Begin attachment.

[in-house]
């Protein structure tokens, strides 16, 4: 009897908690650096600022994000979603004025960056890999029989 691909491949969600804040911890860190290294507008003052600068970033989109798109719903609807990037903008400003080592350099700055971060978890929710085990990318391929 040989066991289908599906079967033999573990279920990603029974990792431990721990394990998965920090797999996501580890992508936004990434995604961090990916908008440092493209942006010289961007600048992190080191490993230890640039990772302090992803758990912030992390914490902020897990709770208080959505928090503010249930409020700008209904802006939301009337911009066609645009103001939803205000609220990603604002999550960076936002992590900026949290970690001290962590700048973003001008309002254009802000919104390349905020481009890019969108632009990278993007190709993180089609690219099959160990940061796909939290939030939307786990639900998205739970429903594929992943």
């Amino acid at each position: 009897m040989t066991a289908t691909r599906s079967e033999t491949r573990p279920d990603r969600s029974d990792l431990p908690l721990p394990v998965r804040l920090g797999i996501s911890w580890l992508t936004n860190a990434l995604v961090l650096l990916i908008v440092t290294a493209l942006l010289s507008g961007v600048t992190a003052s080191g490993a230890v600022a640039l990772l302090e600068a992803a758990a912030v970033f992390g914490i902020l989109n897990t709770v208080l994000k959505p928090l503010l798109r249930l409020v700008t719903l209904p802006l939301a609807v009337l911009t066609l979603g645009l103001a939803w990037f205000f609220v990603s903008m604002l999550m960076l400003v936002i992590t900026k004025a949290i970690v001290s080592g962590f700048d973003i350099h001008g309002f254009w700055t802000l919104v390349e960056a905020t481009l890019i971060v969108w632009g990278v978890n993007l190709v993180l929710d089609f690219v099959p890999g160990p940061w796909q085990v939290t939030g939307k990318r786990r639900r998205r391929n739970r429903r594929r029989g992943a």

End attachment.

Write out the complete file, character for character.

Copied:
[in-house]
């Protein structure tokens, strides 16, 4: 009897908690650096600022994000979603004025960056890999029989 691909491949969600804040911890860190290294507008003052600068970033989109798109719903609807990037903008400003080592350099700055971060978890929710085990990318391929 040989066991289908599906079967033999573990279920990603029974990792431990721990394990998965920090797999996501580890992508936004990434995604961090990916908008440092493209942006010289961007600048992190080191490993230890640039990772302090992803758990912030992390914490902020897990709770208080959505928090503010249930409020700008209904802006939301009337911009066609645009103001939803205000609220990603604002999550960076936002992590900026949290970690001290962590700048973003001008309002254009802000919104390349905020481009890019969108632009990278993007190709993180089609690219099959160990940061796909939290939030939307786990639900998205739970429903594929992943």
């Amino acid at each position: 009897m040989t066991a289908t691909r599906s079967e033999t491949r573990p279920d990603r969600s029974d990792l431990p908690l721990p394990v998965r804040l920090g797999i996501s911890w580890l992508t936004n860190a990434l995604v961090l650096l990916i908008v440092t290294a493209l942006l010289s507008g961007v600048t992190a003052s080191g490993a230890v600022a640039l990772l302090e600068a992803a758990a912030v970033f992390g914490i902020l989109n897990t709770v208080l994000k959505p928090l503010l798109r249930l409020v700008t719903l209904p802006l939301a609807v009337l911009t066609l979603g645009l103001a939803w990037f205000f609220v990603s903008m604002l999550m960076l400003v936002i992590t900026k004025a949290i970690v001290s080592g962590f700048d973003i350099h001008g309002f254009w700055t802000l919104v390349e960056a905020t481009l890019i971060v969108w632009g990278v978890n993007l190709v993180l929710d089609f690219v099959p890999g160990p940061w796909q085990v939290t939030g939307k990318r786990r639900r998205r391929n739970r429903r594929r029989g992943a």